BOSTON (06/02/2000) - At the iBAND4 conference in San Francisco next week, network equipment vendors will demonstrate two ways of prioritizing and controlling Napster and similarly burdensome traffic using products available today.
"Our goal is to show network managers that there are ways to manage the bandwidth consumed by an application like Napster rather than turning it off," says Jeffrey Scheaffer, a technical consultant for Hewlett-Packard Co. and organizer of the iBAND4 demonstration.
The first, a rate control approach, identifies troublesome, low-priority applications such as Napster and limits the amount of bandwidth these applications can consume. Usually implemented in network traffic shapers, this approach allows a network manager to classify and prioritize different types of traffic on his network and give each class a predetermined amount of bandwidth.
The second, a differentiated services approach, identifies the applications that are the highest priority to an organization and sets the bandwidth requirements for these applications. Low-priority applications such as Napster fight it out among themselves to consume the leftover bandwidth. The diff serv approach requires that applications are marked according to their priority at the server, and that switches, routers and policy managers on the network maintain the priority.
Each approach has pros and cons, according to Schaeffer.
The rate control approach is more common and is available through traffic shapers from Packeteer Inc., Allot Communications and Top Layer Networks Inc. that range in price from $4,500 to $18,000. These devices let network managers offer access to bandwidth-intensive applications like Napster - albeit at a slower speed - without harming the rest of the applications on the network.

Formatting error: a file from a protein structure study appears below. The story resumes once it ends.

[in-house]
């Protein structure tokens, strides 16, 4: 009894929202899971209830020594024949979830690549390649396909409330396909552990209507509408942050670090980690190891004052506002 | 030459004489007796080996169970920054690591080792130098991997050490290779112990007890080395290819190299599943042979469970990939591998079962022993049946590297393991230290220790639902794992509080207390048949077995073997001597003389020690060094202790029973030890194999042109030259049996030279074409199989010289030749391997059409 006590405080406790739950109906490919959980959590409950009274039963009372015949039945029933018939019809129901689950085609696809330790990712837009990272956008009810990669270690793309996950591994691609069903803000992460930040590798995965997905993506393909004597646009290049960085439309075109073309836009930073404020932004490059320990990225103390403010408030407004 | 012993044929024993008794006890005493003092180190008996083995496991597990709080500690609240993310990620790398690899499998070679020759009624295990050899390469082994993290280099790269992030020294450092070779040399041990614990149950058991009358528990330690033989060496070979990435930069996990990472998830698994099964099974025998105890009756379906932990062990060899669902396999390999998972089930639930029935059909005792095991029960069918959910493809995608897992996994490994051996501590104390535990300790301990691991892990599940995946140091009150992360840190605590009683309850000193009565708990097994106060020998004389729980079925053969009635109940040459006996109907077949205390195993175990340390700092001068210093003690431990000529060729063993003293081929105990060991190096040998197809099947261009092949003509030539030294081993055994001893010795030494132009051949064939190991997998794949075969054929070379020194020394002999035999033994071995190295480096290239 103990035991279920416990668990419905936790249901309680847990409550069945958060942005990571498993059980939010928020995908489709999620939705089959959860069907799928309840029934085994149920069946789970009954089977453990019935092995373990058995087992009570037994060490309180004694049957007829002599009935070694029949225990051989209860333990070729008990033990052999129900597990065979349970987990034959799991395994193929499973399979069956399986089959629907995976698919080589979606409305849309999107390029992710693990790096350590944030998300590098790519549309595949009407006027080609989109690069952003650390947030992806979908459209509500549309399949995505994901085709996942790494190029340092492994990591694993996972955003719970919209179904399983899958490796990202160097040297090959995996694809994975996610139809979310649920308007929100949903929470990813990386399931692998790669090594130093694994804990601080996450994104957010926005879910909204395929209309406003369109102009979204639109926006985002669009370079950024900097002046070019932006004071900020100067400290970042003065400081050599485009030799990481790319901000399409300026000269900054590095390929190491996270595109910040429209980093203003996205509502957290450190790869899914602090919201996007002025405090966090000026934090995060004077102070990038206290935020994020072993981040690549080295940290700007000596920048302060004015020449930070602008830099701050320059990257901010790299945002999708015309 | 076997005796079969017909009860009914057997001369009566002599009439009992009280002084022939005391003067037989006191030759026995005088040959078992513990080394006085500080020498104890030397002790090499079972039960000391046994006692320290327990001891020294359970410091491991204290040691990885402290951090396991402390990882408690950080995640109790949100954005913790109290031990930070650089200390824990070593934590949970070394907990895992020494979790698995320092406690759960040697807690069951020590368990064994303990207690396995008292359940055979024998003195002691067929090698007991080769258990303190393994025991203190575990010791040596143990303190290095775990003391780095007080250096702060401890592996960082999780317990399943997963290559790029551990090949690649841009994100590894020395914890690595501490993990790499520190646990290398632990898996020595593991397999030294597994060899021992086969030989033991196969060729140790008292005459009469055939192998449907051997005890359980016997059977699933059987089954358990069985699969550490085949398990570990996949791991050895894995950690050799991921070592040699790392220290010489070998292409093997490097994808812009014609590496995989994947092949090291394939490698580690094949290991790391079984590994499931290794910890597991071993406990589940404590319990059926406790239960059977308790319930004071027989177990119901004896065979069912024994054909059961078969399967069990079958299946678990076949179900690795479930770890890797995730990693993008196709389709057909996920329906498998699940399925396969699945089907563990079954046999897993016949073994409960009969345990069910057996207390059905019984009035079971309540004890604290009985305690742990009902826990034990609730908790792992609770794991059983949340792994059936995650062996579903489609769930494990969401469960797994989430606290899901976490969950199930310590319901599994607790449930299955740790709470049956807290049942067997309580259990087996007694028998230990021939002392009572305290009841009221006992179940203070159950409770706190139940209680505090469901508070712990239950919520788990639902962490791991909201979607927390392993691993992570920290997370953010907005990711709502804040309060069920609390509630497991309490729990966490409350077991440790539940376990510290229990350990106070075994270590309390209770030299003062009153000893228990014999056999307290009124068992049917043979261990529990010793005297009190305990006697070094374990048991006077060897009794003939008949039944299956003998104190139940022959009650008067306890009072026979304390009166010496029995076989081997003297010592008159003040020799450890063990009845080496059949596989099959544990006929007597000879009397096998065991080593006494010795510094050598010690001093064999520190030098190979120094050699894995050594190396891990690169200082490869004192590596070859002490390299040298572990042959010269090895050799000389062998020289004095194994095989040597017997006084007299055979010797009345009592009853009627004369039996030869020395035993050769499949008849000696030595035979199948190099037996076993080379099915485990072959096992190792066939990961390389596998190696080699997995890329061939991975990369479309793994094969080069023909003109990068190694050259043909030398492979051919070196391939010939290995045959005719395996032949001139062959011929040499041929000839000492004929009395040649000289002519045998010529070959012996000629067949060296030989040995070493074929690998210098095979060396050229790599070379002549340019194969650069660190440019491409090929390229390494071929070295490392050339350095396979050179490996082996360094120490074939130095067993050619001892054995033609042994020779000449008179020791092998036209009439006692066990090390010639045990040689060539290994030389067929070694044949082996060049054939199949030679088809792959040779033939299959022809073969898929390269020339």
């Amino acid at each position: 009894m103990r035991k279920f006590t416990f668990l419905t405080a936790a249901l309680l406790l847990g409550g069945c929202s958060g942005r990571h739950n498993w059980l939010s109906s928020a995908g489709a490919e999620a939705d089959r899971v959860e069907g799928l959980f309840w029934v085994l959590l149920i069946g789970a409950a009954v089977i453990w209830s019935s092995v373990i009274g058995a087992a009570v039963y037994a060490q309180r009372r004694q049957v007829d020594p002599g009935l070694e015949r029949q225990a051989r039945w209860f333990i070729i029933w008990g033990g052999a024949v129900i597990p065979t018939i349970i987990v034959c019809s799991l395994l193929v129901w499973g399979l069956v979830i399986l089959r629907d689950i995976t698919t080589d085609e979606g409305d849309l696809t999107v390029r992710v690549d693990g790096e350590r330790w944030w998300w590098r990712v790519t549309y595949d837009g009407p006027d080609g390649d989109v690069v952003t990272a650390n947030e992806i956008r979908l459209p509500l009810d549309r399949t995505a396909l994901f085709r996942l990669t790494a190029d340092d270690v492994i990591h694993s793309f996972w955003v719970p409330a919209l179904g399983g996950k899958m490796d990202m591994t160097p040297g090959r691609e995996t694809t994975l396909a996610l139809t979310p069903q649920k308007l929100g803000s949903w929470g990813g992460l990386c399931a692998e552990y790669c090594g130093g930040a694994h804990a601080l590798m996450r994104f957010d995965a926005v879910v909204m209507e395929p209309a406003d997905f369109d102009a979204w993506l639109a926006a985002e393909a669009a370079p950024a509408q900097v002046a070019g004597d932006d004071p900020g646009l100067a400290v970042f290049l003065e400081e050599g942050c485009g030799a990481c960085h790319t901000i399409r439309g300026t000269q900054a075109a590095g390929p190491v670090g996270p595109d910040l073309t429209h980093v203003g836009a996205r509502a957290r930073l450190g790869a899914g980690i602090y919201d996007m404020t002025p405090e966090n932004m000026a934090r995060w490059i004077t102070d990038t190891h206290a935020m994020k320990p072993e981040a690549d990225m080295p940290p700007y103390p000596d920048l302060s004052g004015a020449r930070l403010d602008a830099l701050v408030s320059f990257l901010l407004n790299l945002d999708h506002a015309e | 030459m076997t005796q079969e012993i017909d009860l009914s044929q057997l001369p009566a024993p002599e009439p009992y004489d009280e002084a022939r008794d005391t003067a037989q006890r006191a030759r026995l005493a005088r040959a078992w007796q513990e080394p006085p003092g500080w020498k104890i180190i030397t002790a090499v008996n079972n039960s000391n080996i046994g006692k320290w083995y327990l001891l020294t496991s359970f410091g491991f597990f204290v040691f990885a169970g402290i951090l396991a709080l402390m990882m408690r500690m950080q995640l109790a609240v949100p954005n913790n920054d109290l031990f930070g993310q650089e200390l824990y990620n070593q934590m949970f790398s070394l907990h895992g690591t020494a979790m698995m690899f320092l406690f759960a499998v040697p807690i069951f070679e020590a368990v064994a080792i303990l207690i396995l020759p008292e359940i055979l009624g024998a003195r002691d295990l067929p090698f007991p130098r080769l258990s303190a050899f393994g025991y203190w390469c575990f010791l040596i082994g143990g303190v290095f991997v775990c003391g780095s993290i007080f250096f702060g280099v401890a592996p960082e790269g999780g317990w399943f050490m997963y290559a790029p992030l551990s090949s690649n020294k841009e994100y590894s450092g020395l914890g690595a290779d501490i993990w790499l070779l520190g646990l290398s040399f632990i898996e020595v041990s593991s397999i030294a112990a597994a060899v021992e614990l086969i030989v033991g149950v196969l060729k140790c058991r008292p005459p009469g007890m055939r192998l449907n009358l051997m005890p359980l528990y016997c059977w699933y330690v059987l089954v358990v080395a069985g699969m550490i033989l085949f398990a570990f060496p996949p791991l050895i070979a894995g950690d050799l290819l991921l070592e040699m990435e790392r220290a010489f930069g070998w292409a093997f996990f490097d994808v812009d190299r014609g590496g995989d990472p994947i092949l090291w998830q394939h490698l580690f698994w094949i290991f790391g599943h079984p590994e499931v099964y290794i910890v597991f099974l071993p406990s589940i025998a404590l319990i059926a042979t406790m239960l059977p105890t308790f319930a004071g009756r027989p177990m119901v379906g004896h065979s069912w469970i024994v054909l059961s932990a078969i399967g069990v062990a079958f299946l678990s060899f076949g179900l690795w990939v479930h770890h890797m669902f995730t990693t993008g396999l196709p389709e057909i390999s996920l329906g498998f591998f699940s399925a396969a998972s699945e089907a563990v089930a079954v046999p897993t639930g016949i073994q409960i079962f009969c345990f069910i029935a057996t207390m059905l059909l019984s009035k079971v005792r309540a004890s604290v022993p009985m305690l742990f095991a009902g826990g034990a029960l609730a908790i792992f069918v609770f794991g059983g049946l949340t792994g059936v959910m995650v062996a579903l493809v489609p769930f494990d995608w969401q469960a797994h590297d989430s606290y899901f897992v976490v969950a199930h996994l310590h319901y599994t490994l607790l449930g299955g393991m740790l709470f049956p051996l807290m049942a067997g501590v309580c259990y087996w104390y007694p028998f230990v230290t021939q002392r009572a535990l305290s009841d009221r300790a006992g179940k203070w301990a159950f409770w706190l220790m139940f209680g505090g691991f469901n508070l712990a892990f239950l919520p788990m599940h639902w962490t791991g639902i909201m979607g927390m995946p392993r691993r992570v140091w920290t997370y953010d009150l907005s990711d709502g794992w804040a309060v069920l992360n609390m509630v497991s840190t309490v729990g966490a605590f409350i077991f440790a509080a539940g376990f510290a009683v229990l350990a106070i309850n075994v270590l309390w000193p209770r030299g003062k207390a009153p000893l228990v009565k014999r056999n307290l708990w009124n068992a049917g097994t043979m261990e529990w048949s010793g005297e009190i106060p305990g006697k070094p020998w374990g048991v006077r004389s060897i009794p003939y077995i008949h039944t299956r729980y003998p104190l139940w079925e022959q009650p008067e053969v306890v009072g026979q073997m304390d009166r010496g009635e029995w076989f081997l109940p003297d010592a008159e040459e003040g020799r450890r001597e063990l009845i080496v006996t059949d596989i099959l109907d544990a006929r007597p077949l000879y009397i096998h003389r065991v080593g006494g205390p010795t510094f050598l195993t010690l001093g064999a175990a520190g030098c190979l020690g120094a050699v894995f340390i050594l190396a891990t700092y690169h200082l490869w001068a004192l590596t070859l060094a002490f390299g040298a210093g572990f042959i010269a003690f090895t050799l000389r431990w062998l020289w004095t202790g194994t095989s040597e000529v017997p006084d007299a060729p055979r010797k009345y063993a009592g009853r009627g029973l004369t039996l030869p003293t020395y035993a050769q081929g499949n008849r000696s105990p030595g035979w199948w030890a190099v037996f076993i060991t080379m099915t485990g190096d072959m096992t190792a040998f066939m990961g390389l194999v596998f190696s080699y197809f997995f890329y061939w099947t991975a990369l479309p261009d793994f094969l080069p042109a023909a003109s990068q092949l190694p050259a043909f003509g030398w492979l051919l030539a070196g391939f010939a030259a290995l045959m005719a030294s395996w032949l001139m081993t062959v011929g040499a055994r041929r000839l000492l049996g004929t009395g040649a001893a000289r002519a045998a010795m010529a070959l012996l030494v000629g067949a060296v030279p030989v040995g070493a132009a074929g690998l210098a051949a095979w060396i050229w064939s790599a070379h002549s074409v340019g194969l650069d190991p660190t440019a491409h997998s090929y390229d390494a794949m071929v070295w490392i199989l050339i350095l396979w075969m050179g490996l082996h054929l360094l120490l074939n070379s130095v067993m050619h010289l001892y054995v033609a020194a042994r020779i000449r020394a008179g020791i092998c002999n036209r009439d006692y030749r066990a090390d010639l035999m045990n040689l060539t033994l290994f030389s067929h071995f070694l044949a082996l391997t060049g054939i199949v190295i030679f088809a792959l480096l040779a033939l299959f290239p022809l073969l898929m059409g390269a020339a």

However, this approach doesn't respond well to new threats. Like antivirus software, a time lag exists between when a new threat like Napster Inc. emerges and when it is implemented in traffic shapers.
The diff serv approach, on the other hand, is not affected by new threats because it focuses on mission-critical applications that have already been identified. However, the diff serv approach is not as precise as rate control.
And diff serv is just becoming available in products. Hewlett-Packard introduced policy management software that supports diff serv and rate control about six months ago, but Microsoft Corp. didn't begin shipping a diff serv marking capability until this spring with Windows 2000.
Long-term, diff serv may be a more scalable and less expensive approach because it doesn't require special appliances installed throughout the network, Shaeffer says. However, diff serv is not yet supported by ISPs, so use is limited to local-area networks.
"At HP, we're really convinced that the diff serv model will become very prevalent," Schaeffer says. "Eventually, you'll be able to pay your ISP an extra fee for high-priority traffic and it will be delivered."